Top Incomes in Germany and Switzerland Over the Twentieth Century
AbstractThis paper presents new homogeneous series on top income shares in Germany (1891-1998) and Switzerland (1933-1995), using data from income tax returns. The general pattern is consistent with recent results for France: the secular decline in income inequality is for the most part an accidental, capital income phenomenon. Very top incomes were badly hurt by the major shocks of the 1914-1945 period and never fully recovered afterwards. Since 1945, top income shares have been relatively stable, with no rise during recent years (unlike in the U.S. The striking episode before WWII is how Nazi power brought top income shares to almost double within five years. The striking result after WWII is that German top incomes are more concentrated within the top decile than in other industrialized countries. Thus the German super-rich were richer than their American counterparts until the 1990s. This puzzle is related to the much lower inheritance tax rates observed in Germany since WWII. (JEL: N33, N34, H23, H24) Copyright (c) 2005 The European Economic Association.
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Bibliographic InfoArticle provided by MIT Press in its journal Journal of the European Economic Association.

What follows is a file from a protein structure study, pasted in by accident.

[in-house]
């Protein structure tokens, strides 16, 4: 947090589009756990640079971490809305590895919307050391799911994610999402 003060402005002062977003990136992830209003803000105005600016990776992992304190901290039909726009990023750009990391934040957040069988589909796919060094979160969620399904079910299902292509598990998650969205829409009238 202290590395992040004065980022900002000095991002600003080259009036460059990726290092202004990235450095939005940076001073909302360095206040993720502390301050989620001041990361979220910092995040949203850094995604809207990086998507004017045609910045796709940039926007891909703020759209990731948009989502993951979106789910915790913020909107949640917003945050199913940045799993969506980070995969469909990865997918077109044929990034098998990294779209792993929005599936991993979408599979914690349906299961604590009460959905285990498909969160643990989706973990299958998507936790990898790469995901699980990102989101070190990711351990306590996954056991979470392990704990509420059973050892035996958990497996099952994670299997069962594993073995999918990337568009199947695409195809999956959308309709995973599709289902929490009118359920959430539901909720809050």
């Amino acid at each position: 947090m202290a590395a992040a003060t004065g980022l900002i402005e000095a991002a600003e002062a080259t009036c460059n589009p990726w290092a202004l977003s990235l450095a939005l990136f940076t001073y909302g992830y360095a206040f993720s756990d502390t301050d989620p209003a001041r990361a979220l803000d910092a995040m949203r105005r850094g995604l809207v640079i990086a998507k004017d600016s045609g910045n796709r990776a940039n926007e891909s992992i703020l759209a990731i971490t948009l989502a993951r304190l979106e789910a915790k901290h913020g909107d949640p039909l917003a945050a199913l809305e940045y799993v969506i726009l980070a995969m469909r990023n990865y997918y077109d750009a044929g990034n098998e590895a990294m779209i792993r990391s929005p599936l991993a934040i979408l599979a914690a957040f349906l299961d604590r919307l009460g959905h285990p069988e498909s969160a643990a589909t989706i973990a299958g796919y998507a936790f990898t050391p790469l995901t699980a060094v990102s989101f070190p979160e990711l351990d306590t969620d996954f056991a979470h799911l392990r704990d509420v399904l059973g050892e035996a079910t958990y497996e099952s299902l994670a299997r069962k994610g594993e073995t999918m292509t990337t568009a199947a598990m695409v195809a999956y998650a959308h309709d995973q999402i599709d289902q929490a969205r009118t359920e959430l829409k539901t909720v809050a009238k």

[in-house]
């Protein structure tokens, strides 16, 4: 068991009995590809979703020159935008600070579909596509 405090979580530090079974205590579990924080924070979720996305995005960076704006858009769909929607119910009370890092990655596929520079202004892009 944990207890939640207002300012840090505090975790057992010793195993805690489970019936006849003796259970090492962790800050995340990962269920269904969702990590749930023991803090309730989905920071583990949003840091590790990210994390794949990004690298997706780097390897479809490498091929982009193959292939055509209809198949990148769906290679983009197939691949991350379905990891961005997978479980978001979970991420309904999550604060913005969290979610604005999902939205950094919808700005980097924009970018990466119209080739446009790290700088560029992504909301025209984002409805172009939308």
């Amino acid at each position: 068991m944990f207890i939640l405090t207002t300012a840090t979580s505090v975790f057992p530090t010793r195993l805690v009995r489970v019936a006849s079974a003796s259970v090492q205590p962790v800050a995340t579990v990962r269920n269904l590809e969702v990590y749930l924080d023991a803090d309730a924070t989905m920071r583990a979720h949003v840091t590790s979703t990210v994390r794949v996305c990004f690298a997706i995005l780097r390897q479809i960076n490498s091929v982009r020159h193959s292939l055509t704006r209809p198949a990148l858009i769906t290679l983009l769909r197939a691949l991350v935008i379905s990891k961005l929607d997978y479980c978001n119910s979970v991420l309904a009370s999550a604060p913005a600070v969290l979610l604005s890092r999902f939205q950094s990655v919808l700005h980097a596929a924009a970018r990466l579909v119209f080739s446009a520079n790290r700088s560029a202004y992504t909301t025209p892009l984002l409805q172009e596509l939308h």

Volume (Year): 3 (2005)
Issue (Month): 2-3 (04/05)
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Web page: http://www.mitpressjournals.org/jeea
Find related papers by JEL classification:
- N33 - Economic History - - Labor and Consumers, Demography, Education, Health, Welfare, Income, Wealth, Religion, and Philanthropy - - - Europe: Pre-1913
- N34 - Economic History - - Labor and Consumers, Demography, Education, Health, Welfare, Income, Wealth, Religion, and Philanthropy - - - Europe: 1913-
- H23 - Public Economics - - Taxation, Subsidies, and Revenue - - - Externalities; Redistributive Effects; Environmental Taxes and Subsidies
- H24 - Public Economics - - Taxation, Subsidies, and Revenue - - - Personal Income and Other Nonbusiness Taxes and Subsidies
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